The Race for a Better Read

“If most of us are ashamed of shabby clothes and shoddy furniture, let us be more ashamed of shabby ideas and shoddy philosophies… It would be a sad situation if the wrapper were better than the meat wrapped inside it.” 
Albert Einstein quotes (German born American Physicist 1879-1955)

The Race for a Better Read
By Josh Quittner,8599,1877161-1,00.html

Attention, all you folks reading this on the Web: if you enjoy this piece, please send a dime to TIME magazine.

I doubt any of you will. Before old media can charge for our content, we have to figure out how to deliver it in a way the reader thinks is worth paying for. That was easier before the Internet, since reading on paper is a terrific experience. But over the past decade, as more content has shifted online, we’ve done a great job training the reader to believe that words on the Internet should be free. And reading on the Web – deep reading, that is – is a lousy experience, full of disruptions (e mails, IMs, links that take us all over). 

When the magazine I edited for five years went out of business in 2007, I decided to see if there was anything out there that could save the old-media business from the new-media reality. I have some good news to report. It’s true that as long as we in the media ask you to read our stuff on your computer screens, you won’t pay for it. But if we deliver that content for a small fee on devices that can surpass the pleasures of reading on paper, you will. So the really pressing question is, Can the technology for such e reading devices be developed and made more widely available in time to save my profession? The answers are more surprising – and exciting – than you might think. (See the top 10 magazine covers of 2008.)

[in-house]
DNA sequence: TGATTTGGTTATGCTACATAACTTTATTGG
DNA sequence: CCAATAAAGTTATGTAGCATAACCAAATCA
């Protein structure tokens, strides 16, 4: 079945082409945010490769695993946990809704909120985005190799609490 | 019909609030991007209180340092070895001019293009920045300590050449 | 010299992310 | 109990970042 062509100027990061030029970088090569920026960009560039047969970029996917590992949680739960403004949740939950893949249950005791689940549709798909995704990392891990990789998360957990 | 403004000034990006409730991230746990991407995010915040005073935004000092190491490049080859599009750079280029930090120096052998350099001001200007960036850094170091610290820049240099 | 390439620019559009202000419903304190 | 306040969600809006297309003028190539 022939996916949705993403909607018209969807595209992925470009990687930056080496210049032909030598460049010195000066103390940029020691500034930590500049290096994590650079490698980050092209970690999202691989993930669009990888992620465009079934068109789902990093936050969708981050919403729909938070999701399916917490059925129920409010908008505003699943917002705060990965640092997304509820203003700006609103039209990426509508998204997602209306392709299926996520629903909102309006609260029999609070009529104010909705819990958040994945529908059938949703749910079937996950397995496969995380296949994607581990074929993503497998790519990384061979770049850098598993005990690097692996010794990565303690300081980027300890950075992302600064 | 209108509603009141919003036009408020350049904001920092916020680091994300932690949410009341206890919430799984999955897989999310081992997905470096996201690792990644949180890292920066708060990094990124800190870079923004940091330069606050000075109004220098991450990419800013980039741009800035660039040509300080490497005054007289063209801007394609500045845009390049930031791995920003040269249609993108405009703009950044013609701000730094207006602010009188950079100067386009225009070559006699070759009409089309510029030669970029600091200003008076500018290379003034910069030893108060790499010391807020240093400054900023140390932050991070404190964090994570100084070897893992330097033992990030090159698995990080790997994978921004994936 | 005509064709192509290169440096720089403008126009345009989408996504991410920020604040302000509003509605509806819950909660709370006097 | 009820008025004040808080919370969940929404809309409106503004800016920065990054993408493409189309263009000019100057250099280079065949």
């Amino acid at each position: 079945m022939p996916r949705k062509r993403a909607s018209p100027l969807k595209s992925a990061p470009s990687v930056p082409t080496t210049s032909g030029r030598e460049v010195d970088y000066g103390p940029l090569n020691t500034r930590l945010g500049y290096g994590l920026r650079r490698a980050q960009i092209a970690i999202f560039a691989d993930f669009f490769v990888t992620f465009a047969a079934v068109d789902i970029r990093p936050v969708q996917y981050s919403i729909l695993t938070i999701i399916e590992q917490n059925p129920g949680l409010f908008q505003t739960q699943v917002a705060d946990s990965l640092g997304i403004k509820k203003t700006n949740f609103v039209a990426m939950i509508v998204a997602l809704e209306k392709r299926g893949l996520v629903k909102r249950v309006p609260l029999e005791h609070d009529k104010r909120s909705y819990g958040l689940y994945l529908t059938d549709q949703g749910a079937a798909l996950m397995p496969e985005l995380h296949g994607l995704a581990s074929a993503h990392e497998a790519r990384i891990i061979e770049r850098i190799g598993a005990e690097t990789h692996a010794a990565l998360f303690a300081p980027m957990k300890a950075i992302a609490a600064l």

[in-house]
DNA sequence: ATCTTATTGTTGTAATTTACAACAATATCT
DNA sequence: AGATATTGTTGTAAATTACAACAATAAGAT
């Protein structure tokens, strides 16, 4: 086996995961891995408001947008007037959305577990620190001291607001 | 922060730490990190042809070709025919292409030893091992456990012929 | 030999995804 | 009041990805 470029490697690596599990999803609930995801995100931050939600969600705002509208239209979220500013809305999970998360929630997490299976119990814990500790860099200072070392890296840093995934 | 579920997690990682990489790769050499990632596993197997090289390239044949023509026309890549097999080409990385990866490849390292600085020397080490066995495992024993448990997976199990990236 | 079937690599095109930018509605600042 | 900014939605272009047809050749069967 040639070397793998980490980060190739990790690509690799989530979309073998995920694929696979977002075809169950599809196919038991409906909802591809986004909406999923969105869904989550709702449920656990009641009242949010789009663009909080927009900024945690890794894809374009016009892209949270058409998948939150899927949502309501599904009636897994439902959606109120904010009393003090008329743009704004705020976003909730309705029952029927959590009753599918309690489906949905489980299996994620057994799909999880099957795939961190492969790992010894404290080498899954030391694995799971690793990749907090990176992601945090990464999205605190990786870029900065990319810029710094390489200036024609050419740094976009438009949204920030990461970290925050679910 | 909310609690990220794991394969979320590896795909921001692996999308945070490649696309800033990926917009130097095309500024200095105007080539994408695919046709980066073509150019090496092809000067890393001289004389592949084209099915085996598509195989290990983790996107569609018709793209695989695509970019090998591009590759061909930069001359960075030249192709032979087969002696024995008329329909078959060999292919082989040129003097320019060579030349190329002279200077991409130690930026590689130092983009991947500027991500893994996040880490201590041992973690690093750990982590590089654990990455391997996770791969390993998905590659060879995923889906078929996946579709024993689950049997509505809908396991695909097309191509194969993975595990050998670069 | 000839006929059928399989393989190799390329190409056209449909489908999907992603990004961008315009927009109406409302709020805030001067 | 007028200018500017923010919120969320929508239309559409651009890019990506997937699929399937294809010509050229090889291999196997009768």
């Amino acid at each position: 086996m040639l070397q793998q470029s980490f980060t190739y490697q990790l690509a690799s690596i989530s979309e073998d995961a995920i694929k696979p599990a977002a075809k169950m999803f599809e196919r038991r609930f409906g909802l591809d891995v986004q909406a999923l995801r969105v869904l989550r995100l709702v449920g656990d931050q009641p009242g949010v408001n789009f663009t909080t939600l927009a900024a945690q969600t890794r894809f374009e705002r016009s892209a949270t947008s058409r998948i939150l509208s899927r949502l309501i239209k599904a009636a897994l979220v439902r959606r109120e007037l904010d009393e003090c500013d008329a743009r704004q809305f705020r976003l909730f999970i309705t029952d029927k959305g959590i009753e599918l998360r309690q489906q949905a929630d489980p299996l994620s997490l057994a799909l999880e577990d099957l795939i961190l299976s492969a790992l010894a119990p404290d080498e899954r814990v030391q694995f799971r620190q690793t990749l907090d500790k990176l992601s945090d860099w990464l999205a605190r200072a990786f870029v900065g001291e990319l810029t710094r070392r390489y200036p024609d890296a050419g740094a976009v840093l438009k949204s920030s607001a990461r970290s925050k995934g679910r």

The Kindle and Beyond
E-books and their like have been around in one form or another for more than a decade, but people weren’t lining up to buy them until Amazon launched its Kindle a little over a year ago. The Kindle wasn’t cooler than any of the other e readers out there – the first-generation version doesn’t even have a touchscreen – but it offered one advantage key to saving publishing: every device can connect to a high-speed data network, virtually anywhere, and download books and periodicals easily and cheaply. I’ve grabbed books on demand from my bed, bath and beyond, and that more than compensates for the gadget’s awkward interface. 

Analysts estimate that about 500,000 of the $359 devices have sold so far. It’s been frequently out of stock since its launch, especially after Oprah W infrey gave it her golden endorsement. That’s great news for Amazon, which is rumored to be unveiling Kindle 2.0 on Feb. 9, and it’s heartening to those of us bobbing around in leaky life rafts among the ice floes near the sinking Titanic. 

But good as it is, you can’t do a crossword puzzle on the Kindle, which speaks to a bigger problem. For most people, the Kindle is still not as good as cheap and wonderful-to-touch paper. An old saw in the technology business is that any new tech must be 10 times as good as the thing it seeks to displace. Most people would agree that the automobile was exponentially better than the horse, just as the personal computer was a vast improvement over the typewriter. The change didn’t happen overnight; it took time for both the auto and the PC to be easy enough to use and cheap enough to buy before they were adopted by the mass market. E readers must exponentially improve on the experience of reading on paper. (See the 50 best inventions of 2008.)


Two Words: Plastic Logic
What everyone really wants, of course, is the iPod of e readers. It was Steve Jobs who first understood the power of a killer device. After he created the iPod and linked it to the iTunes Music Store, people started paying for songs again, and to date, Apple has sold more than 6 billio n of them. Jobs duplicated that model with the Apple App Store, which offers more than 15,000 apps for the iPhone and iPod Touch. Might Apple be able to work the same magic for the publishing industry? Jobs once said he had no interest in creating an e-reader – “People don’t read” – but Apple is rumored to be working on an iPod Touch-like device with a 7-in. or 9-in. (18 cm or 23 cm) screen, big enough to comfortably read.


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